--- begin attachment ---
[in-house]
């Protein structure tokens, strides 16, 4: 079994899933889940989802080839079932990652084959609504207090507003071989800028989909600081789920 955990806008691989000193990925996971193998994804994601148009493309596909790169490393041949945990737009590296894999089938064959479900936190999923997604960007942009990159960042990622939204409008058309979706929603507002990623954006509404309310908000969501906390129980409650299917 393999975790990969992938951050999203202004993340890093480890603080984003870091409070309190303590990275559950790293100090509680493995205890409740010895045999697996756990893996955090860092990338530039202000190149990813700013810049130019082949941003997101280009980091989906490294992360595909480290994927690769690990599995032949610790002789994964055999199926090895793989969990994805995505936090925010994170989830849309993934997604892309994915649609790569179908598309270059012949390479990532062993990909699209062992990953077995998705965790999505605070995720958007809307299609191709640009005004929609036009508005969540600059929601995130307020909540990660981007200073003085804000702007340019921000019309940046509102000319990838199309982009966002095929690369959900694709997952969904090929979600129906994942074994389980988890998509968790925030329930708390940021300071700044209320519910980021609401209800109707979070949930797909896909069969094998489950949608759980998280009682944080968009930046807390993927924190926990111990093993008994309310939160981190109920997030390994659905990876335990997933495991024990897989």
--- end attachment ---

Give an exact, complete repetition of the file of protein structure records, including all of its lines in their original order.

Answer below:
[in-house]
């Protein structure tokens, strides 16, 4: 079994899933889940989802080839079932990652084959609504207090507003071989800028989909600081789920 955990806008691989000193990925996971193998994804994601148009493309596909790169490393041949945990737009590296894999089938064959479900936190999923997604960007942009990159960042990622939204409008058309979706929603507002990623954006509404309310908000969501906390129980409650299917 393999975790990969992938951050999203202004993340890093480890603080984003870091409070309190303590990275559950790293100090509680493995205890409740010895045999697996756990893996955090860092990338530039202000190149990813700013810049130019082949941003997101280009980091989906490294992360595909480290994927690769690990599995032949610790002789994964055999199926090895793989969990994805995505936090925010994170989830849309993934997604892309994915649609790569179908598309270059012949390479990532062993990909699209062992990953077995998705965790999505605070995720958007809307299609191709640009005004929609036009508005969540600059929601995130307020909540990660981007200073003085804000702007340019921000019309940046509102000319990838199309982009966002095929690369959900694709997952969904090929979600129906994942074994389980988890998509968790925030329930708390940021300071700044209320519910980021609401209800109707979070949930797909896909069969094998489950949608759980998280009682944080968009930046807390993927924190926990111990093993008994309310939160981190109920997030390994659905990876335990997933495991024990897989």